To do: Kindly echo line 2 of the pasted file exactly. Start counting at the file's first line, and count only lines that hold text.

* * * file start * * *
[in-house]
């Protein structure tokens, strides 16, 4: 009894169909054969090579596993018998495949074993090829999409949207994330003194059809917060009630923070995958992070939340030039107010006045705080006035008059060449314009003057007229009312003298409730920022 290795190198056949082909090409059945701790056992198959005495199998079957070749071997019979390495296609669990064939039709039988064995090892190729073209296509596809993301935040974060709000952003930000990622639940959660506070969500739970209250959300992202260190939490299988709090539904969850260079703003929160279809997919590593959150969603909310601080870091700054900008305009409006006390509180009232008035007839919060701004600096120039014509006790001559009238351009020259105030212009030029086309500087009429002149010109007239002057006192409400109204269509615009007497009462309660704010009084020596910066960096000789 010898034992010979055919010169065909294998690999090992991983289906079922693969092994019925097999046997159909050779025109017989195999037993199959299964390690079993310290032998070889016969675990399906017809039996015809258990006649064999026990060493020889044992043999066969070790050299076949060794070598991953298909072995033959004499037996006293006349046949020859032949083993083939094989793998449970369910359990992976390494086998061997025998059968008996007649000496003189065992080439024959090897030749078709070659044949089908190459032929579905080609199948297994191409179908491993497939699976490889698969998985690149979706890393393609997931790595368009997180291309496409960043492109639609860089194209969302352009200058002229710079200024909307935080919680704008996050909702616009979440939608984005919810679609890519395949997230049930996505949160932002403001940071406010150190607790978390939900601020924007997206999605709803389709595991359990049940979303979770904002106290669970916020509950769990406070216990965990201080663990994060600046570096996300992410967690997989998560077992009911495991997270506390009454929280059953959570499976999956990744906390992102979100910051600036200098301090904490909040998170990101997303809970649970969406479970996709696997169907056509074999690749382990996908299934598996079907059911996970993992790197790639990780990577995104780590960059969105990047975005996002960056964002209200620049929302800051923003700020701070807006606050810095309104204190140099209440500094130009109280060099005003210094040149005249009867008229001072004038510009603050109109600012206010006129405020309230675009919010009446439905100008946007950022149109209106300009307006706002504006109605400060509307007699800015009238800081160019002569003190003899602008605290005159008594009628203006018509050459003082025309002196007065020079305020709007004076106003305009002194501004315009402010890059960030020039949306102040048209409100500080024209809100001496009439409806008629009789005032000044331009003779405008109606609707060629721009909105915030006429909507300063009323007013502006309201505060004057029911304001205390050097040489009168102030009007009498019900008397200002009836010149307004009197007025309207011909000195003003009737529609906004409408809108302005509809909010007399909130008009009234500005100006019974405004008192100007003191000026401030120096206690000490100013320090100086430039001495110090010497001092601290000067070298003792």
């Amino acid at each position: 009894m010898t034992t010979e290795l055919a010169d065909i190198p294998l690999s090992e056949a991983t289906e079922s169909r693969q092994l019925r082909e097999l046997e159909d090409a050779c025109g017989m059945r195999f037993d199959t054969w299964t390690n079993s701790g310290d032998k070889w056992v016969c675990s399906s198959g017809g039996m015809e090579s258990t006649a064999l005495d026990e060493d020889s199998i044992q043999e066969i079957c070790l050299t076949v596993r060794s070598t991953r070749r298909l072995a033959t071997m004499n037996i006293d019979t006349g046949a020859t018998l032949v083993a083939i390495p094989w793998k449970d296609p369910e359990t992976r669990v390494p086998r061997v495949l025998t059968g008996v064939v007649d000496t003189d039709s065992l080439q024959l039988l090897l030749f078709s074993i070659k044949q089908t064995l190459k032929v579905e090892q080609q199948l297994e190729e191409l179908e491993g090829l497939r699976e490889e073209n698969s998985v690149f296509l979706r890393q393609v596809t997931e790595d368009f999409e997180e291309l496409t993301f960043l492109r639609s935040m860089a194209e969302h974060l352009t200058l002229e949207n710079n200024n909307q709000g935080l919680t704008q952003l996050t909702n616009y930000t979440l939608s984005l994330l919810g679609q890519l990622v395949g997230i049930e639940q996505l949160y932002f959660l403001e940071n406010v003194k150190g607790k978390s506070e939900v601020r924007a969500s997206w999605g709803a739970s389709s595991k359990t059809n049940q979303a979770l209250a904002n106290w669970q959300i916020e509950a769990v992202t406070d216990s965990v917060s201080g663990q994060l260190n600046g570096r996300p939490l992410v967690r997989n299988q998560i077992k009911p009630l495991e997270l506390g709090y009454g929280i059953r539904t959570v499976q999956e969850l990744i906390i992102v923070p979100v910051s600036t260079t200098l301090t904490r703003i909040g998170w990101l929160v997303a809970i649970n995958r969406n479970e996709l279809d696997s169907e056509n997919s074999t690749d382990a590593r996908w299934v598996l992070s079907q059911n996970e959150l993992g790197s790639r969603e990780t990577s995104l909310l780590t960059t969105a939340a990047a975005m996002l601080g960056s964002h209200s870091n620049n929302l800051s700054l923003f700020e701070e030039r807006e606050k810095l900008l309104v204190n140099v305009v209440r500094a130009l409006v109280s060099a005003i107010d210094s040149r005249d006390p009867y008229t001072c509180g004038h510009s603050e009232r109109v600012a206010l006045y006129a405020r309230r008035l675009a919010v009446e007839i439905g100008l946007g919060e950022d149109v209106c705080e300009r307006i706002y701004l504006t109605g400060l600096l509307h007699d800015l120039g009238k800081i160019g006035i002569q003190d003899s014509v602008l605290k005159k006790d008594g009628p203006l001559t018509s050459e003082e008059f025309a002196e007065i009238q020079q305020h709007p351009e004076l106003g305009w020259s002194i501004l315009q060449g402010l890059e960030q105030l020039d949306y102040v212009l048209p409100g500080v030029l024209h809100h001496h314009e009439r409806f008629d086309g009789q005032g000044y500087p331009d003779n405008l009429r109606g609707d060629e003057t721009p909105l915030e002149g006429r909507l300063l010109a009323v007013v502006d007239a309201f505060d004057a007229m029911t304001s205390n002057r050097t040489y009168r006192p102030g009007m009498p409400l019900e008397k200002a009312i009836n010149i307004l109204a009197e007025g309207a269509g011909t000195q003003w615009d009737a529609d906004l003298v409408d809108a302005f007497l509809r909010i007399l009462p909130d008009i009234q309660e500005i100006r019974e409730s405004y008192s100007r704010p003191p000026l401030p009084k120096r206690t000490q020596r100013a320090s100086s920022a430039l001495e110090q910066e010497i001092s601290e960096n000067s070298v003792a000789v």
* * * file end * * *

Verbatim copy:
């Protein structure tokens, strides 16, 4: 009894169909054969090579596993018998495949074993090829999409949207994330003194059809917060009630923070995958992070939340030039107010006045705080006035008059060449314009003057007229009312003298409730920022 290795190198056949082909090409059945701790056992198959005495199998079957070749071997019979390495296609669990064939039709039988064995090892190729073209296509596809993301935040974060709000952003930000990622639940959660506070969500739970209250959300992202260190939490299988709090539904969850260079703003929160279809997919590593959150969603909310601080870091700054900008305009409006006390509180009232008035007839919060701004600096120039014509006790001559009238351009020259105030212009030029086309500087009429002149010109007239002057006192409400109204269509615009007497009462309660704010009084020596910066960096000789 010898034992010979055919010169065909294998690999090992991983289906079922693969092994019925097999046997159909050779025109017989195999037993199959299964390690079993310290032998070889016969675990399906017809039996015809258990006649064999026990060493020889044992043999066969070790050299076949060794070598991953298909072995033959004499037996006293006349046949020859032949083993083939094989793998449970369910359990992976390494086998061997025998059968008996007649000496003189065992080439024959090897030749078709070659044949089908190459032929579905080609199948297994191409179908491993497939699976490889698969998985690149979706890393393609997931790595368009997180291309496409960043492109639609860089194209969302352009200058002229710079200024909307935080919680704008996050909702616009979440939608984005919810679609890519395949997230049930996505949160932002403001940071406010150190607790978390939900601020924007997206999605709803389709595991359990049940979303979770904002106290669970916020509950769990406070216990965990201080663990994060600046570096996300992410967690997989998560077992009911495991997270506390009454929280059953959570499976999956990744906390992102979100910051600036200098301090904490909040998170990101997303809970649970969406479970996709696997169907056509074999690749382990996908299934598996079907059911996970993992790197790639990780990577995104780590960059969105990047975005996002960056964002209200620049929302800051923003700020701070807006606050810095309104204190140099209440500094130009109280060099005003210094040149005249009867008229001072004038510009603050109109600012206010006129405020309230675009919010009446439905100008946007950022149109209106300009307006706002504006109605400060509307007699800015009238800081160019002569003190003899602008605290005159008594009628203006018509050459003082025309002196007065020079305020709007004076106003305009002194501004315009402010890059960030020039949306102040048209409100500080024209809100001496009439409806008629009789005032000044331009003779405008109606609707060629721009909105915030006429909507300063009323007013502006309201505060004057029911304001205390050097040489009168102030009007009498019900008397200002009836010149307004009197007025309207011909000195003003009737529609906004409408809108302005509809909010007399909130008009009234500005100006019974405004008192100007003191000026401030120096206690000490100013320090100086430039001495110090010497001092601290000067070298003792």